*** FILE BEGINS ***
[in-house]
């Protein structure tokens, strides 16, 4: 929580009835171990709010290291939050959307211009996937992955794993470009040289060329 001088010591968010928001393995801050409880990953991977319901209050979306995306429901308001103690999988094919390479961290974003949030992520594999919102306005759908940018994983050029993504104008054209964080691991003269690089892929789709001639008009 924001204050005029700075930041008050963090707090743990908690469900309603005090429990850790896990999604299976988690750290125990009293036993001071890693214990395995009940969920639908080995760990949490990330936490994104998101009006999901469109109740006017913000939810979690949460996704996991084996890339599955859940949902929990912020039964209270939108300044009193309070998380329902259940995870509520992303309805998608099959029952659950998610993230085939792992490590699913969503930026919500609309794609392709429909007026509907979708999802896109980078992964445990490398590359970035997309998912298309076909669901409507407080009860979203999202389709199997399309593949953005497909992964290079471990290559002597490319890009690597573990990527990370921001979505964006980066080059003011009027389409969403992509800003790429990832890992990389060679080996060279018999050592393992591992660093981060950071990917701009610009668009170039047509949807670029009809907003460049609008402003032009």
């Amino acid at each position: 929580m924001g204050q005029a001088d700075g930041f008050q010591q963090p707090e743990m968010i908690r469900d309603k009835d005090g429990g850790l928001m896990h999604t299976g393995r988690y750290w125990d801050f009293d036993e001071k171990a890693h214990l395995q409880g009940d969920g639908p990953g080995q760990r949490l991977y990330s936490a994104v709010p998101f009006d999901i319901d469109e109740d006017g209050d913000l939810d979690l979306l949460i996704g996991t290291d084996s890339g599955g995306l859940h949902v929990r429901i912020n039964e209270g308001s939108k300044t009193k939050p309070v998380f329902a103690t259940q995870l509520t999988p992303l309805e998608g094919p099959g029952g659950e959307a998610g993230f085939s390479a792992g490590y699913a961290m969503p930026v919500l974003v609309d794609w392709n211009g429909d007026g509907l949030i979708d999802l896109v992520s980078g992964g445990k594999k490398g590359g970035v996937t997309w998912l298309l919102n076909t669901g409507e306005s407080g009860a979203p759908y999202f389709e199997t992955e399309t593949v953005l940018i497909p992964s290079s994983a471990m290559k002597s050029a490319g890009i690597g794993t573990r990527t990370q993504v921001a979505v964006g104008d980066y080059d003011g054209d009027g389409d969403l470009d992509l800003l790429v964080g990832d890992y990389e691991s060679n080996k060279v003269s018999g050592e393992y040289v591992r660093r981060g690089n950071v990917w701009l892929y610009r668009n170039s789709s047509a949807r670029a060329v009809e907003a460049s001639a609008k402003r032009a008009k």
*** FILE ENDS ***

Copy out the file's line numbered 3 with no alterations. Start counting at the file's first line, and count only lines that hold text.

């Amino acid at each position: 929580m924001g204050q005029a001088d700075g930041f008050q010591q963090p707090e743990m968010i908690r469900d309603k009835d005090g429990g850790l928001m896990h999604t299976g393995r988690y750290w125990d801050f009293d036993e001071k171990a890693h214990l395995q409880g009940d969920g639908p990953g080995q760990r949490l991977y990330s936490a994104v709010p998101f009006d999901i319901d469109e109740d006017g209050d913000l939810d979690l979306l949460i996704g996991t290291d084996s890339g599955g995306l859940h949902v929990r429901i912020n039964e209270g308001s939108k300044t009193k939050p309070v998380f329902a103690t259940q995870l509520t999988p992303l309805e998608g094919p099959g029952g659950e959307a998610g993230f085939s390479a792992g490590y699913a961290m969503p930026v919500l974003v609309d794609w392709n211009g429909d007026g509907l949030i979708d999802l896109v992520s980078g992964g445990k594999k490398g590359g970035v996937t997309w998912l298309l919102n076909t669901g409507e306005s407080g009860a979203p759908y999202f389709e199997t992955e399309t593949v953005l940018i497909p992964s290079s994983a471990m290559k002597s050029a490319g890009i690597g794993t573990r990527t990370q993504v921001a979505v964006g104008d980066y080059d003011g054209d009027g389409d969403l470009d992509l800003l790429v964080g990832d890992y990389e691991s060679n080996k060279v003269s018999g050592e393992y040289v591992r660093r981060g690089n950071v990917w701009l892929y610009r668009n170039s789709s047509a949807r670029a060329v009809e907003a460049s001639a609008k402003r032009a008009k």